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Cabernet Franc is one of the most widely grown and commercially important red grape varieties in the world. It is usually used in wine blends with Cabernet Sauvignon or Merlot grapes, but is also used to make ice wine, a type of dessert wine made from grapes frozen on the vine in Canada and the United States. Cabernet Franc is lighter than Cabernet Sauvignon, and produces a lighter-colored wine when used alone. The Cabernet Sauvignon grape is a crossbreed of the Cabernet Franc and the Sauvignon Blanc, a white grape variety.
The Cabernet Franc grape originated in the Loire Valley of France, and was transported to the Bordeaux region by the 18th century. The vine can grow in a variety of soil types and can grow in cooler climates than Cabernet Sauvignon. It produces small, very dark grapes with thin skins, which ripen at least a week earlier than Cabernet Sauvignon grapes. Because it is a bit hardier than other grape varieties, Cabernet Franc is grown in the Bordeaux region partly as insurance against bad weeather that may damage Cabernet Sauvignon grapes around harvest time.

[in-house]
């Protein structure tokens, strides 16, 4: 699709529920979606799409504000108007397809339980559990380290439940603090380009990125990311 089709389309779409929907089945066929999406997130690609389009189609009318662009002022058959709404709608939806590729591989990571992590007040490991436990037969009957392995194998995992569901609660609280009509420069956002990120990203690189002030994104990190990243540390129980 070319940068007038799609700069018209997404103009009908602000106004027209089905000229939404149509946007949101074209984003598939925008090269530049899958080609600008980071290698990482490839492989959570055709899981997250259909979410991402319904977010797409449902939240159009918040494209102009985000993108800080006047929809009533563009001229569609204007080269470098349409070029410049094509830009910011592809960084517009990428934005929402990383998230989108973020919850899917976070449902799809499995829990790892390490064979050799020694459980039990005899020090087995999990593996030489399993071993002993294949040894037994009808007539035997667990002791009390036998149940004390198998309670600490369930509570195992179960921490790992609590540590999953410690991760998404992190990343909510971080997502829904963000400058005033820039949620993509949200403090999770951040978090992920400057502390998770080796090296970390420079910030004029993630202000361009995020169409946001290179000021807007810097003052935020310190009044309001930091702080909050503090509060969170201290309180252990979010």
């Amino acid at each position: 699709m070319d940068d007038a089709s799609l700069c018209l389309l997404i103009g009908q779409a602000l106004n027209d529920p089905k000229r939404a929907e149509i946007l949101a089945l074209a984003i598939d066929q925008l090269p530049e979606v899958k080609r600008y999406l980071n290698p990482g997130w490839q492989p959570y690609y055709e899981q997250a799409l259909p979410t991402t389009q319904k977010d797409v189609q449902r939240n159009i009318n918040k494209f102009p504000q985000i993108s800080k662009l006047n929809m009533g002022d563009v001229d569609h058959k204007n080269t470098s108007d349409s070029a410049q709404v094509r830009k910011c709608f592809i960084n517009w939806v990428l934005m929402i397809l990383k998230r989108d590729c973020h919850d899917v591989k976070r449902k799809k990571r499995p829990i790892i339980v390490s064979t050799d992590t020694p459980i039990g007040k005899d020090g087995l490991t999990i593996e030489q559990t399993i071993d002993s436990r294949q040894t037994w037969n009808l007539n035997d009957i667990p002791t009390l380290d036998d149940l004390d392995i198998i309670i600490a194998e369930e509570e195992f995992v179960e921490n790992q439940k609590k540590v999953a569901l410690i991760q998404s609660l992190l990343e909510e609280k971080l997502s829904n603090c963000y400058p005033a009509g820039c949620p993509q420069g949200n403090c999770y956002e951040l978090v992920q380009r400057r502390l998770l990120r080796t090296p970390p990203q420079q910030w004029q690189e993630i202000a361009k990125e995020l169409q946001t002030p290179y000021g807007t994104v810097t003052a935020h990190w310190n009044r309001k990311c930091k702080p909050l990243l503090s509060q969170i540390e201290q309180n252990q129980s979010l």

Cabernet Franc is currently grown as a wine grape in many countries, including France, Italy, Spain, Hungary, Kosovo, and Slovenia in Europe. It is also grown in Canada and many areas of the United States, as well as in China, Kazakhstan, Australia, New Zealand, Chile, Argentina, and South Africa. There are many different names for the grape, depending upon where is is grown. Some of its alternate names are Cabernet Gris, Aceria, Bouchet, and Trouchet Noir.
The flavor of the Cabernet Franc is light and smooth, but complex, and it is often used to lend complexity to blends. Its flavor profile often includes berries, black currents, pepper, and graphite. Sometimes it also has notes of violet, tobacco, green leaves or bell peppers, coffee, and olive. Cabernet Franc is less acidic than many other types of red grape.